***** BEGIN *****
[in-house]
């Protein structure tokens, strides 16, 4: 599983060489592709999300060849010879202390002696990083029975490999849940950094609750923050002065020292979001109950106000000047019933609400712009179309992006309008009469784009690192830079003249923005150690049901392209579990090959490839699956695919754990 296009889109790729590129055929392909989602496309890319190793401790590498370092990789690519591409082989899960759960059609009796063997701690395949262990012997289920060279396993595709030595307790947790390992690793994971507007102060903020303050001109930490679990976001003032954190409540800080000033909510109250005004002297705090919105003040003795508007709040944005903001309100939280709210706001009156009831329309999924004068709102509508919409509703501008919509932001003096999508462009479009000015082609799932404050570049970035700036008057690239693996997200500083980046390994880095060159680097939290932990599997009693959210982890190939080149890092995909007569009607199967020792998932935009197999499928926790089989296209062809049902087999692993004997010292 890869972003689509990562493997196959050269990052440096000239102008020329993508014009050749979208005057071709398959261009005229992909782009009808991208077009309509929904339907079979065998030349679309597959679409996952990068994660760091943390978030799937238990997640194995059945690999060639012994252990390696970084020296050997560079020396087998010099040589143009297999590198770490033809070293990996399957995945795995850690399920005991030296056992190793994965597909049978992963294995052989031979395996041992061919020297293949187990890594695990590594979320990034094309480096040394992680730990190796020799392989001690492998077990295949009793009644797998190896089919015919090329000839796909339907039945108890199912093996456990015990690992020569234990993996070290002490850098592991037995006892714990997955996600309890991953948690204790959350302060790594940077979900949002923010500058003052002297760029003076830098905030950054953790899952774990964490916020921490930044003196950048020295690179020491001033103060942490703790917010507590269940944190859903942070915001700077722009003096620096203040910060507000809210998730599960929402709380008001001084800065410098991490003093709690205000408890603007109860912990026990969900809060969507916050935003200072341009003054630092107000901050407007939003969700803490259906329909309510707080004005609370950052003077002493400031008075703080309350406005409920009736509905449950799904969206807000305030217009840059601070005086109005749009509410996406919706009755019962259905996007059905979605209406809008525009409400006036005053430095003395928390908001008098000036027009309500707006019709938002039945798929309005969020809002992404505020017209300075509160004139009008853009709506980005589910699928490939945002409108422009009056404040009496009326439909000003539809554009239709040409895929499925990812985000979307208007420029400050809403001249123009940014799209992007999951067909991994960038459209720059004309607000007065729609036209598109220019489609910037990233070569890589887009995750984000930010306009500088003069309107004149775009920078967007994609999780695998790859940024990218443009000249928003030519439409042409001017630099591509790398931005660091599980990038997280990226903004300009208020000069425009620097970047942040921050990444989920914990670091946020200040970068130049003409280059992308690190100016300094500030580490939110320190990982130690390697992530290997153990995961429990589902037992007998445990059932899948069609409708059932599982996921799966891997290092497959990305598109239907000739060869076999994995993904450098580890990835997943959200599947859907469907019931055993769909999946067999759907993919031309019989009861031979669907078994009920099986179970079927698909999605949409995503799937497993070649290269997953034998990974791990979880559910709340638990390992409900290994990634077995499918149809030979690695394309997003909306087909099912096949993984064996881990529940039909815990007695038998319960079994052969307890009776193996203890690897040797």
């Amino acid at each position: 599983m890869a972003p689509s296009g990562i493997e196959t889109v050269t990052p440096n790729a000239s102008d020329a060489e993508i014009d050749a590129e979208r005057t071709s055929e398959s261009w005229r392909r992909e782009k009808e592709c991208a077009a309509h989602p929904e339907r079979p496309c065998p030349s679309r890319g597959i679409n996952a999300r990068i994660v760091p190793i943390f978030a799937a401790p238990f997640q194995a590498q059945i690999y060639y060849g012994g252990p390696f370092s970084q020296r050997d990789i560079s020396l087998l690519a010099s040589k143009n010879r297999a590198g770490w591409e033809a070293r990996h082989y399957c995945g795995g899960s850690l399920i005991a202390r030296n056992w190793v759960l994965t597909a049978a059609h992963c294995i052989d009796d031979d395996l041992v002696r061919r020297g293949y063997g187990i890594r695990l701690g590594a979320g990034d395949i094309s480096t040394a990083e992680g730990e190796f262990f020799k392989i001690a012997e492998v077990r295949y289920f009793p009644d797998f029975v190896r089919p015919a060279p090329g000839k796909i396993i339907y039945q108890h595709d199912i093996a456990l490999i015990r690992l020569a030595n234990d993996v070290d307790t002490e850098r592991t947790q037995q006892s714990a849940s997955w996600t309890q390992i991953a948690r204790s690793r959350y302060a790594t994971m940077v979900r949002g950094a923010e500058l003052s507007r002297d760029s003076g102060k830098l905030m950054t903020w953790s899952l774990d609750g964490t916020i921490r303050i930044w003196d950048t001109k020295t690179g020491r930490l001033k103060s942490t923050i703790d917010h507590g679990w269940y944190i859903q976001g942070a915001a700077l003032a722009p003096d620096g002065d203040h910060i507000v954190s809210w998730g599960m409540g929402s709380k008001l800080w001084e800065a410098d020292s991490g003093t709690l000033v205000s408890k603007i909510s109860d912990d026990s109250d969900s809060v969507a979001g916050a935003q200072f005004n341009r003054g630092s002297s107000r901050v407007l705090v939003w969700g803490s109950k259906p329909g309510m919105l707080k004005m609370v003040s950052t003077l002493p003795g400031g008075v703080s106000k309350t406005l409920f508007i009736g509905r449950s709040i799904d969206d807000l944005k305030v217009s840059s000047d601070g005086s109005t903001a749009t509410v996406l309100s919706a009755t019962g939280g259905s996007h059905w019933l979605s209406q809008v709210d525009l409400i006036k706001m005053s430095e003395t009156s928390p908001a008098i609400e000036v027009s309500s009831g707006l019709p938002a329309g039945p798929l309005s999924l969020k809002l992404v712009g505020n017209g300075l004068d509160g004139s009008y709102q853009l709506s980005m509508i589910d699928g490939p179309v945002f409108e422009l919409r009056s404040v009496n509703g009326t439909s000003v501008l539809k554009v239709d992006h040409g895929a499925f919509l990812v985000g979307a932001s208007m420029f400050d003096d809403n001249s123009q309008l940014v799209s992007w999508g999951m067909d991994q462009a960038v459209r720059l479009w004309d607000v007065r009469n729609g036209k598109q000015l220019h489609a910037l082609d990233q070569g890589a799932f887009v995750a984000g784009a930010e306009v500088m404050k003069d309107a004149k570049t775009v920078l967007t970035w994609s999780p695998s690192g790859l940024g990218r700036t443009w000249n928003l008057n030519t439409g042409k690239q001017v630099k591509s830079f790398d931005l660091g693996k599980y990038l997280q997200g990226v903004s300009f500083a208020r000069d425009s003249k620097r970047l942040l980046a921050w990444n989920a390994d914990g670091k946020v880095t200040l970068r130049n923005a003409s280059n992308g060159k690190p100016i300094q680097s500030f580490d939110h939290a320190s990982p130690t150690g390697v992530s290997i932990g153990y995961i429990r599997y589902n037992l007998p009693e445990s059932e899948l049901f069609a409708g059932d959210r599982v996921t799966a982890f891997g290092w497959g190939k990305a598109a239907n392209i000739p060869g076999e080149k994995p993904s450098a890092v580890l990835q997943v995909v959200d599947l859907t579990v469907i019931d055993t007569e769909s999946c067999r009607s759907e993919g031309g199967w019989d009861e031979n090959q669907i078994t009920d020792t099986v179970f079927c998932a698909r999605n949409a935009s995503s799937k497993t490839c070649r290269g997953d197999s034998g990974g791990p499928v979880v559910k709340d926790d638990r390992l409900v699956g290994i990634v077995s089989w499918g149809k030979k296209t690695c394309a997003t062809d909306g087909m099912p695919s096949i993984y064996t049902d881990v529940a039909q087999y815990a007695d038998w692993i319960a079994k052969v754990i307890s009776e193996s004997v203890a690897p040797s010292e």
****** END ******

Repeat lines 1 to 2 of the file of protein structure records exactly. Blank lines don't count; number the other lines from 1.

[in-house]
């Protein structure tokens, strides 16, 4: 599983060489592709999300060849010879202390002696990083029975490999849940950094609750923050002065020292979001109950106000000047019933609400712009179309992006309008009469784009690192830079003249923005150690049901392209579990090959490839699956695919754990 296009889109790729590129055929392909989602496309890319190793401790590498370092990789690519591409082989899960759960059609009796063997701690395949262990012997289920060279396993595709030595307790947790390992690793994971507007102060903020303050001109930490679990976001003032954190409540800080000033909510109250005004002297705090919105003040003795508007709040944005903001309100939280709210706001009156009831329309999924004068709102509508919409509703501008919509932001003096999508462009479009000015082609799932404050570049970035700036008057690239693996997200500083980046390994880095060159680097939290932990599997009693959210982890190939080149890092995909007569009607199967020792998932935009197999499928926790089989296209062809049902087999692993004997010292 890869972003689509990562493997196959050269990052440096000239102008020329993508014009050749979208005057071709398959261009005229992909782009009808991208077009309509929904339907079979065998030349679309597959679409996952990068994660760091943390978030799937238990997640194995059945690999060639012994252990390696970084020296050997560079020396087998010099040589143009297999590198770490033809070293990996399957995945795995850690399920005991030296056992190793994965597909049978992963294995052989031979395996041992061919020297293949187990890594695990590594979320990034094309480096040394992680730990190796020799392989001690492998077990295949009793009644797998190896089919015919090329000839796909339907039945108890199912093996456990015990690992020569234990993996070290002490850098592991037995006892714990997955996600309890991953948690204790959350302060790594940077979900949002923010500058003052002297760029003076830098905030950054953790899952774990964490916020921490930044003196950048020295690179020491001033103060942490703790917010507590269940944190859903942070915001700077722009003096620096203040910060507000809210998730599960929402709380008001001084800065410098991490003093709690205000408890603007109860912990026990969900809060969507916050935003200072341009003054630092107000901050407007939003969700803490259906329909309510707080004005609370950052003077002493400031008075703080309350406005409920009736509905449950799904969206807000305030217009840059601070005086109005749009509410996406919706009755019962259905996007059905979605209406809008525009409400006036005053430095003395928390908001008098000036027009309500707006019709938002039945798929309005969020809002992404505020017209300075509160004139009008853009709506980005589910699928490939945002409108422009009056404040009496009326439909000003539809554009239709040409895929499925990812985000979307208007420029400050809403001249123009940014799209992007999951067909991994960038459209720059004309607000007065729609036209598109220019489609910037990233070569890589887009995750984000930010306009500088003069309107004149775009920078967007994609999780695998790859940024990218443009000249928003030519439409042409001017630099591509790398931005660091599980990038997280990226903004300009208020000069425009620097970047942040921050990444989920914990670091946020200040970068130049003409280059992308690190100016300094500030580490939110320190990982130690390697992530290997153990995961429990589902037992007998445990059932899948069609409708059932599982996921799966891997290092497959990305598109239907000739060869076999994995993904450098580890990835997943959200599947859907469907019931055993769909999946067999759907993919031309019989009861031979669907078994009920099986179970079927698909999605949409995503799937497993070649290269997953034998990974791990979880559910709340638990390992409900290994990634077995499918149809030979690695394309997003909306087909099912096949993984064996881990529940039909815990007695038998319960079994052969307890009776193996203890690897040797």